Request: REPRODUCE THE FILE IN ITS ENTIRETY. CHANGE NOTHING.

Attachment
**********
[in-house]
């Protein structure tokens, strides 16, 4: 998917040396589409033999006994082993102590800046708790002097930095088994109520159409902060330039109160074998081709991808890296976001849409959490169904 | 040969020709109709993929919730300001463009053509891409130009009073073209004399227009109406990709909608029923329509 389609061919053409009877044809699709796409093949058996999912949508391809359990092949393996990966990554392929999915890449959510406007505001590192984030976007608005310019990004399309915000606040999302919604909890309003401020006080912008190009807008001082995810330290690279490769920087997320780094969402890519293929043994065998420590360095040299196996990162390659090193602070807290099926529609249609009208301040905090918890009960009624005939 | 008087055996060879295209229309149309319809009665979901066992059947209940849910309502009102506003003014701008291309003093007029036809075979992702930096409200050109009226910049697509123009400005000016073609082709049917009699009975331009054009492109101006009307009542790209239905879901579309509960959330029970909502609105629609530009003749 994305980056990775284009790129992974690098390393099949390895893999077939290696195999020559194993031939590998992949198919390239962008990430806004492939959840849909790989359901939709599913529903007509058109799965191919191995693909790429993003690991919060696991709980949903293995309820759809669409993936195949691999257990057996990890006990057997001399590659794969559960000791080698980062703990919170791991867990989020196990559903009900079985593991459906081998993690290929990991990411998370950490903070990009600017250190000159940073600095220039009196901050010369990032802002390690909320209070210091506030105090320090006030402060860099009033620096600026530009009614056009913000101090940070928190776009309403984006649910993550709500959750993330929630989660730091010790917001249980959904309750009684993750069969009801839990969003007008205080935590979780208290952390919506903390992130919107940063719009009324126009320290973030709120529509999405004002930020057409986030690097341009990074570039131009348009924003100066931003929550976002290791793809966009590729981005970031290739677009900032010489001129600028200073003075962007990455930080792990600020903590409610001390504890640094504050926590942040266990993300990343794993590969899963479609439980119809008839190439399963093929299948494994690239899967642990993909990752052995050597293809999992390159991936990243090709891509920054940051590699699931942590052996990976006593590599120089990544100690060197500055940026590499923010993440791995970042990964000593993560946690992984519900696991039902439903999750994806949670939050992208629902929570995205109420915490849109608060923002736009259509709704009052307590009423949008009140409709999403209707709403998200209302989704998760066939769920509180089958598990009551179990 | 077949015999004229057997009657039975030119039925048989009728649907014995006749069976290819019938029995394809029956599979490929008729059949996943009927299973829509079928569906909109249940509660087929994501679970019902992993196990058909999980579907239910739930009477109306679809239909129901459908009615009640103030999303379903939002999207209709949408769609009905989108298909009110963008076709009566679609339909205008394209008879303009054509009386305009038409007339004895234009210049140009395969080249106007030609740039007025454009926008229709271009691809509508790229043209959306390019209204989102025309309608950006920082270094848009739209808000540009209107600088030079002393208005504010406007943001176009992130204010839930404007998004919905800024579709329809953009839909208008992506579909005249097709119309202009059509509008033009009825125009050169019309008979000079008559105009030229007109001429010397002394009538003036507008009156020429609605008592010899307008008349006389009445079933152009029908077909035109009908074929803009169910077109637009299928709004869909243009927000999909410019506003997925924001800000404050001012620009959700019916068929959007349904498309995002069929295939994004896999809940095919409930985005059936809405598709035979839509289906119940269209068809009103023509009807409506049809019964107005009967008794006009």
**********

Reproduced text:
[in-house]
């Protein structure tokens, strides 16, 4: 998917040396589409033999006994082993102590800046708790002097930095088994109520159409902060330039109160074998081709991808890296976001849409959490169904 | 040969020709109709993929919730300001463009053509891409130009009073073209004399227009109406990709909608029923329509 389609061919053409009877044809699709796409093949058996999912949508391809359990092949393996990966990554392929999915890449959510406007505001590192984030976007608005310019990004399309915000606040999302919604909890309003401020006080912008190009807008001082995810330290690279490769920087997320780094969402890519293929043994065998420590360095040299196996990162390659090193602070807290099926529609249609009208301040905090918890009960009624005939 | 008087055996060879295209229309149309319809009665979901066992059947209940849910309502009102506003003014701008291309003093007029036809075979992702930096409200050109009226910049697509123009400005000016073609082709049917009699009975331009054009492109101006009307009542790209239905879901579309509960959330029970909502609105629609530009003749 994305980056990775284009790129992974690098390393099949390895893999077939290696195999020559194993031939590998992949198919390239962008990430806004492939959840849909790989359901939709599913529903007509058109799965191919191995693909790429993003690991919060696991709980949903293995309820759809669409993936195949691999257990057996990890006990057997001399590659794969559960000791080698980062703990919170791991867990989020196990559903009900079985593991459906081998993690290929990991990411998370950490903070990009600017250190000159940073600095220039009196901050010369990032802002390690909320209070210091506030105090320090006030402060860099009033620096600026530009009614056009913000101090940070928190776009309403984006649910993550709500959750993330929630989660730091010790917001249980959904309750009684993750069969009801839990969003007008205080935590979780208290952390919506903390992130919107940063719009009324126009320290973030709120529509999405004002930020057409986030690097341009990074570039131009348009924003100066931003929550976002290791793809966009590729981005970031290739677009900032010489001129600028200073003075962007990455930080792990600020903590409610001390504890640094504050926590942040266990993300990343794993590969899963479609439980119809008839190439399963093929299948494994690239899967642990993909990752052995050597293809999992390159991936990243090709891509920054940051590699699931942590052996990976006593590599120089990544100690060197500055940026590499923010993440791995970042990964000593993560946690992984519900696991039902439903999750994806949670939050992208629902929570995205109420915490849109608060923002736009259509709704009052307590009423949008009140409709999403209707709403998200209302989704998760066939769920509180089958598990009551179990 | 077949015999004229057997009657039975030119039925048989009728649907014995006749069976290819019938029995394809029956599979490929008729059949996943009927299973829509079928569906909109249940509660087929994501679970019902992993196990058909999980579907239910739930009477109306679809239909129901459908009615009640103030999303379903939002999207209709949408769609009905989108298909009110963008076709009566679609339909205008394209008879303009054509009386305009038409007339004895234009210049140009395969080249106007030609740039007025454009926008229709271009691809509508790229043209959306390019209204989102025309309608950006920082270094848009739209808000540009209107600088030079002393208005504010406007943001176009992130204010839930404007998004919905800024579709329809953009839909208008992506579909005249097709119309202009059509509008033009009825125009050169019309008979000079008559105009030229007109001429010397002394009538003036507008009156020429609605008592010899307008008349006389009445079933152009029908077909035109009908074929803009169910077109637009299928709004869909243009927000999909410019506003997925924001800000404050001012620009959700019916068929959007349904498309995002069929295939994004896999809940095919409930985005059936809405598709035979839509289906119940269209068809009103023509009807409506049809019964107005009967008794006009």